Internet censorship to be tightened in Vietnam
The Vietnamese parliament wants to pass a network security law that will force the deletion of unwanted content. Large Internet companies such as Facebook and Google appear to be cooperating with the government on censorship so as not to jeopardise their market access.
Vietnam is an economically attractive production location and provider of digital services. Despite a restrictive one-party regime, the country’s Internet policy has so far been relatively liberal. However, a law on network security is intended to considerably tighten monitoring on the Internet. The treaty obligations towards the World Trade Organization and the European Union are not being observed, as the free trade agreement between the EU and Vietnam, freedom of the press and informational self-determination are established.
This is of little interest to the Vietnamese Ministry of Public Security: national security demands greater access to the Internet, they say. The government must know who is publishing “slanderous and treacherous messages in social media”. The Vietnamese parliament is currently debating a new law that provides for extensive intervention on the Internet. The assumption is considered certain.
Before the 12th Party Congress of the Communist Party of Vietnam (CPV), which took place at the beginning of 2016, network policy and censorship played only a subordinate role. Facebook was officially banned, but with just one app and a few clicks it could be accessed easily and was part of everyday life in Hanoi’s coffee houses. The Vietnamese government did not want to deter foreign investors. The then Prime Minister Nguyen Tan Dung believed that it was up to the government and the ministries “to publish their own version of the truth punctually and convincingly” and not to censor criticism. In 2016 he was forced into retirement and replaced by the traditionalist Nguyen Xuan Phuc. There is no doubt that even under Dung’s government there was no freedom of the press and the Internet, but the new government is now increasingly trying to silence dissident voices on the Internet. Within a few weeks of the party conference, agreements were reached with Facebook, Google and Youtube to delete “toxic”, i.e. critical, contributions.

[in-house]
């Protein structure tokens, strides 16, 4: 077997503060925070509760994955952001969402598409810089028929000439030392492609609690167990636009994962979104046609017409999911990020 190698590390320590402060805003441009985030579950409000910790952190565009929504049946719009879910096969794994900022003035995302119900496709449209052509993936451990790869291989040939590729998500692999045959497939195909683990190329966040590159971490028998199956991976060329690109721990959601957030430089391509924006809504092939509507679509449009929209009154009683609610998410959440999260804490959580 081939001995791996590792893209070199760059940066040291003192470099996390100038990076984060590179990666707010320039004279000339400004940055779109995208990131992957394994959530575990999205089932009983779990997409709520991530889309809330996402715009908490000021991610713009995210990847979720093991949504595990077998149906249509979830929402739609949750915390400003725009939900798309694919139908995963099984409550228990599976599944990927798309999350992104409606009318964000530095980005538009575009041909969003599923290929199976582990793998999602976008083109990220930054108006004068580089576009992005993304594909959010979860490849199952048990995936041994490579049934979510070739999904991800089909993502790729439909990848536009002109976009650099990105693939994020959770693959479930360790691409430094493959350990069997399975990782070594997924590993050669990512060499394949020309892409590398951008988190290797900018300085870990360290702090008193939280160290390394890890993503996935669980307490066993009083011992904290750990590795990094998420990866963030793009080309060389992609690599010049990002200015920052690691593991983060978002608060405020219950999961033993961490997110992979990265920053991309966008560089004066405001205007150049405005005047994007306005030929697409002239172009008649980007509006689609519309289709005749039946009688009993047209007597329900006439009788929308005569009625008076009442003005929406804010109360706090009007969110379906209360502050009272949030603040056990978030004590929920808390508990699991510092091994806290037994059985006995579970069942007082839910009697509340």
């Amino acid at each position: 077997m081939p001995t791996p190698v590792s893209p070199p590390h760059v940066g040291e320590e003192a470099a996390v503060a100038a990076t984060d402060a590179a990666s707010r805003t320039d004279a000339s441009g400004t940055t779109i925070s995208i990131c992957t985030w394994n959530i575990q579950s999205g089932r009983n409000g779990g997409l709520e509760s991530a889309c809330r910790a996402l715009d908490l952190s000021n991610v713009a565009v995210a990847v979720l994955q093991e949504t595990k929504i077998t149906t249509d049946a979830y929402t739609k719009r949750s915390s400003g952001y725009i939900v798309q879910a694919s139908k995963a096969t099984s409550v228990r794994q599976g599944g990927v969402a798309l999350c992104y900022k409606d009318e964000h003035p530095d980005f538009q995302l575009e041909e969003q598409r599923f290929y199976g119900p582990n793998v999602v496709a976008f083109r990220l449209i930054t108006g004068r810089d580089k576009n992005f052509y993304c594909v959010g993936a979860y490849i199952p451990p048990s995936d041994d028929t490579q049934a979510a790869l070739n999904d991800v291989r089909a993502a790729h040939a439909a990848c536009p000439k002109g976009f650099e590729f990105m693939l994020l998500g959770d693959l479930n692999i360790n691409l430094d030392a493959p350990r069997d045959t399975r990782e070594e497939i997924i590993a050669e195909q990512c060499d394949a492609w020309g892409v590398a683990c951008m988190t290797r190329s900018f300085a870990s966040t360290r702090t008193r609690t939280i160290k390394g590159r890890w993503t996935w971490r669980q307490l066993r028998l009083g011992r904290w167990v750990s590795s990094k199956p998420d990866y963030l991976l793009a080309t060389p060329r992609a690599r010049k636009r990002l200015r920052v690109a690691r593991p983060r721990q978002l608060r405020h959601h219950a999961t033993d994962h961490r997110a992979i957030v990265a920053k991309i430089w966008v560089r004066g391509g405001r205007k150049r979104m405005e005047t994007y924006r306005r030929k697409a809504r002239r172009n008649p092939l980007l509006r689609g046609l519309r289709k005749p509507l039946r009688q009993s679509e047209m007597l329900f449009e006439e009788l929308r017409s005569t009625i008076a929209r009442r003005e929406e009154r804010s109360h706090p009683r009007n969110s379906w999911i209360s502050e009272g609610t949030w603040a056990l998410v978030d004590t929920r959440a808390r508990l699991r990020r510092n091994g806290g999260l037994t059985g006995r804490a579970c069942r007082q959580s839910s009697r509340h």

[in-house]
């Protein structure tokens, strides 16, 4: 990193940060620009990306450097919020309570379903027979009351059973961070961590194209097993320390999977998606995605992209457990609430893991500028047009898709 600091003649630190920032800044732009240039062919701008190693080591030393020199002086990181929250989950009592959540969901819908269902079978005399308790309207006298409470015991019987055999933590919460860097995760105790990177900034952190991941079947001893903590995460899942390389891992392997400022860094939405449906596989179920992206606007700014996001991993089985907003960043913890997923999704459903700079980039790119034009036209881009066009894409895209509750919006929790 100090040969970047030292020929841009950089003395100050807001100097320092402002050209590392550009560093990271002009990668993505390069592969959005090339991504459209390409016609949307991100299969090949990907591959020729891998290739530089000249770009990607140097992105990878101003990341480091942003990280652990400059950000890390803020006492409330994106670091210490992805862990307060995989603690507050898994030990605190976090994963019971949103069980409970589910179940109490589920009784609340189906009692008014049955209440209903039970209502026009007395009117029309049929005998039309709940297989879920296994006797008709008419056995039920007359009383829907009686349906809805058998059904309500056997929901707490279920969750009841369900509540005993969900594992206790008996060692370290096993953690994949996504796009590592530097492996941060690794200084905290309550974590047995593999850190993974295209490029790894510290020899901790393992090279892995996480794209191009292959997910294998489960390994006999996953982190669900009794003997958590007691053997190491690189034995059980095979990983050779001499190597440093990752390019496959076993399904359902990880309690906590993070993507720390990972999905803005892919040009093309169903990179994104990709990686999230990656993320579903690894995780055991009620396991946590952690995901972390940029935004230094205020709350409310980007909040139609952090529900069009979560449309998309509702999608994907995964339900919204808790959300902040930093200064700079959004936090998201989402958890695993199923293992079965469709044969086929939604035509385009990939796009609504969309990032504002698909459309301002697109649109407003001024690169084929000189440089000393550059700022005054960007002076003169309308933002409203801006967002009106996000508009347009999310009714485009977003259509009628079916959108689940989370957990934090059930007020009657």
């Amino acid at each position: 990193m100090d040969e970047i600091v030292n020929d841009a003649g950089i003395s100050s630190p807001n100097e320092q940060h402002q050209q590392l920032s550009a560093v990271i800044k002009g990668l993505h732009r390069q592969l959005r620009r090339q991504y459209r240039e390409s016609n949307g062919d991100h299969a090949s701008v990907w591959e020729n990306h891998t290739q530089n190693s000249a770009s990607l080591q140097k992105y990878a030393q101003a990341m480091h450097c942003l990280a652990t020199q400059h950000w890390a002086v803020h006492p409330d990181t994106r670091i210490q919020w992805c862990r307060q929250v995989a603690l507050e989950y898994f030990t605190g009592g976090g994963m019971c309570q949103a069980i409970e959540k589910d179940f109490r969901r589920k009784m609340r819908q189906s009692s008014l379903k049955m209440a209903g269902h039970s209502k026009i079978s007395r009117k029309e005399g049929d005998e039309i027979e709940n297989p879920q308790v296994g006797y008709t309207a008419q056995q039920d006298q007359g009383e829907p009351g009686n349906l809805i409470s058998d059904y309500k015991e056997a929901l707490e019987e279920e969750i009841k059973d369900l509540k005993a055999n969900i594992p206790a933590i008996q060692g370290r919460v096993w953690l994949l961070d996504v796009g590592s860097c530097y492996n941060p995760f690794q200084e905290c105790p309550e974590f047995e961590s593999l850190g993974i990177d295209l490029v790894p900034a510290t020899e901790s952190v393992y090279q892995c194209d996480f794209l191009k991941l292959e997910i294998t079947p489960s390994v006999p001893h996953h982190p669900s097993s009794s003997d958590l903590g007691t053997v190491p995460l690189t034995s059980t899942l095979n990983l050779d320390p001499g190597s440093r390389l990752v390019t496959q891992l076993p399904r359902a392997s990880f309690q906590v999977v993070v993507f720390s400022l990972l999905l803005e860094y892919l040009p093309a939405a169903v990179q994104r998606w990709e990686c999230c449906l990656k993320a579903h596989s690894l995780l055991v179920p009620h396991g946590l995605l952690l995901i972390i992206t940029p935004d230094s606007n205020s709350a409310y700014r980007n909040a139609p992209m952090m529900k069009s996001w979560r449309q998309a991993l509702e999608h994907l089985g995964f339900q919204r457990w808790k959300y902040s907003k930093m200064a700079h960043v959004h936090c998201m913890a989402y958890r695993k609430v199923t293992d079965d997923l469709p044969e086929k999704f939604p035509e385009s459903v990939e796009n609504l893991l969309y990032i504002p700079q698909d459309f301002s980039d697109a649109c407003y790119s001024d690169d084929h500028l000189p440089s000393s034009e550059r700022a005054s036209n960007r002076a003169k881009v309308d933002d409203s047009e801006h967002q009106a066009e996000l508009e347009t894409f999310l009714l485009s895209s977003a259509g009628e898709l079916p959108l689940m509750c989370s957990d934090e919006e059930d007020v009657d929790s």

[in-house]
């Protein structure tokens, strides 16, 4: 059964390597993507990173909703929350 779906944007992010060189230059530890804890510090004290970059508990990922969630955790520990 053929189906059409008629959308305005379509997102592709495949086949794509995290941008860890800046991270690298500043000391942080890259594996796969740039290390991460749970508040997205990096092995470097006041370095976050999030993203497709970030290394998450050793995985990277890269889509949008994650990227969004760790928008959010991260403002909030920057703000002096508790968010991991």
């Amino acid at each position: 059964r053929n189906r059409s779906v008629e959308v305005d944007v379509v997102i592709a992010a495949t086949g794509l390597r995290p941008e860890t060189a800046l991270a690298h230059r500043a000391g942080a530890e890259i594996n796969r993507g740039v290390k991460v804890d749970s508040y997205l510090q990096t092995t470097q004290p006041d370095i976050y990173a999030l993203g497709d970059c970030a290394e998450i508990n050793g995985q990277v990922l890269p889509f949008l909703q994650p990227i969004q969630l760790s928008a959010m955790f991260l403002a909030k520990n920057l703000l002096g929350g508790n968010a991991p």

Currently around 55 of the 92 million Vietnamese have Internet access, and the trend is rising. Large Internet companies are therefore entering into agreements with the government so as not to jeopardise their access to the growing Vietnamese market. Google and Facebook claim to only delete profiles in Vietnam on the basis of their own “community standards”. A closer look reveals that in practice they were quick to delete user accounts that the Vietnamese government claimed were offensive or defamatory.
Founded in 2017 by the Vietnamese government, Force 47 searches the Internet for dissident and critical content. In the first half of 2017, according to Google, the Vietnamese authority called for “the removal of over 3,000 Youtube videos, mainly criticizing the Communist Party and government officials. At the end of 2017, the Vietnamese Information Minister boasted that out of 5,000 videos with “bad or toxic content” reported by the Vietnamese authorities, 4,500 had been deleted. Facebook, he added, had removed 159 “anti-government accounts” upon request.
The Vietnamese government can also exert pressure thanks to its market power. State-owned companies in Vietnam contribute almost 30 percent to the annual gross national product and employ about ten percent of all workers. The government can prohibit these companies from cooperating with platforms that do not want to cooperate with the state. If Google or Facebook were to cross the line, advertising revenue would be lost.
It seems that they are cooperating so as not to risk exclusion from the market, as in China. There, an even more repressive cyber security law obliges Internet operators to comply with comprehensive restrictions that Facebook, Twitter and Google did not want to comply with, which is why the services were banned in China. With almost 700 million Internet users, the Chinese market is now by far the largest in the world. While the big Western Internet companies are currently doing everything in their power to soften the Chinese leadership, the government in Vietnam apparently aimed to prevent Vietnam from being lost as a market by its own Vietnamese law – in the case of Facebook and Google this seems to have been successful.
The government’s cooperation with Internet companies is at the expense of network and press freedom. Since the 12th Party Congress, the situation has become increasingly delicate for opposition members who oppose the one-party state online. According to The 88 Project, a US organization that collects data on political prisoners in Vietnam, 42 people were arrested in 2017 for online publications. In 2016 there were 14 and in 2015 only eight. In addition, much longer prison sentences were imposed.